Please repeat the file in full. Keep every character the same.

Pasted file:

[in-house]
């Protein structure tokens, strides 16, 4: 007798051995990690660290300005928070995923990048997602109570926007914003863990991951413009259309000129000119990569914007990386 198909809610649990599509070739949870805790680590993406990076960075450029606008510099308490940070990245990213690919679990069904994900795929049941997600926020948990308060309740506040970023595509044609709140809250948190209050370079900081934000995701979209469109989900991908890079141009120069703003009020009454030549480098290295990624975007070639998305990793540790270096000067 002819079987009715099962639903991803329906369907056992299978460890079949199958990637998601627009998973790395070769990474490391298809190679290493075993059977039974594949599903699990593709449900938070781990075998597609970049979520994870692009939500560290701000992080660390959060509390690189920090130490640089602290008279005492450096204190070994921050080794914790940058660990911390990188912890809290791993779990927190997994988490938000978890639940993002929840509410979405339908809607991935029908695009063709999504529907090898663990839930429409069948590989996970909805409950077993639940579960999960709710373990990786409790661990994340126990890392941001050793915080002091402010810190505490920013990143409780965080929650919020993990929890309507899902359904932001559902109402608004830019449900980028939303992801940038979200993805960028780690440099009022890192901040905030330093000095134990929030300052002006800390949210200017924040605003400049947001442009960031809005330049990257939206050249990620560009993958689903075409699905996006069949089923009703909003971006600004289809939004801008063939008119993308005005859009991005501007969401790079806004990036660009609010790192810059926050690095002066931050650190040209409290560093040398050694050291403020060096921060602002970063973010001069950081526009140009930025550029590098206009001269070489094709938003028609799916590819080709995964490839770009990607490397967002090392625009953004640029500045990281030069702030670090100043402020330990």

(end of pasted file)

[in-house]
């Protein structure tokens, strides 16, 4: 007798051995990690660290300005928070995923990048997602109570926007914003863990991951413009259309000129000119990569914007990386 198909809610649990599509070739949870805790680590993406990076960075450029606008510099308490940070990245990213690919679990069904994900795929049941997600926020948990308060309740506040970023595509044609709140809250948190209050370079900081934000995701979209469109989900991908890079141009120069703003009020009454030549480098290295990624975007070639998305990793540790270096000067 002819079987009715099962639903991803329906369907056992299978460890079949199958990637998601627009998973790395070769990474490391298809190679290493075993059977039974594949599903699990593709449900938070781990075998597609970049979520994870692009939500560290701000992080660390959060509390690189920090130490640089602290008279005492450096204190070994921050080794914790940058660990911390990188912890809290791993779990927190997994988490938000978890639940993002929840509410979405339908809607991935029908695009063709999504529907090898663990839930429409069948590989996970909805409950077993639940579960999960709710373990990786409790661990994340126990890392941001050793915080002091402010810190505490920013990143409780965080929650919020993990929890309507899902359904932001559902109402608004830019449900980028939303992801940038979200993805960028780690440099009022890192901040905030330093000095134990929030300052002006800390949210200017924040605003400049947001442009960031809005330049990257939206050249990620560009993958689903075409699905996006069949089923009703909003971006600004289809939004801008063939008119993308005005859009991005501007969401790079806004990036660009609010790192810059926050690095002066931050650190040209409290560093040398050694050291403020060096921060602002970063973010001069950081526009140009930025550029590098206009001269070489094709938003028609799916590819080709995964490839770009990607490397967002090392625009953004640029500045990281030069702030670090100043402020330990």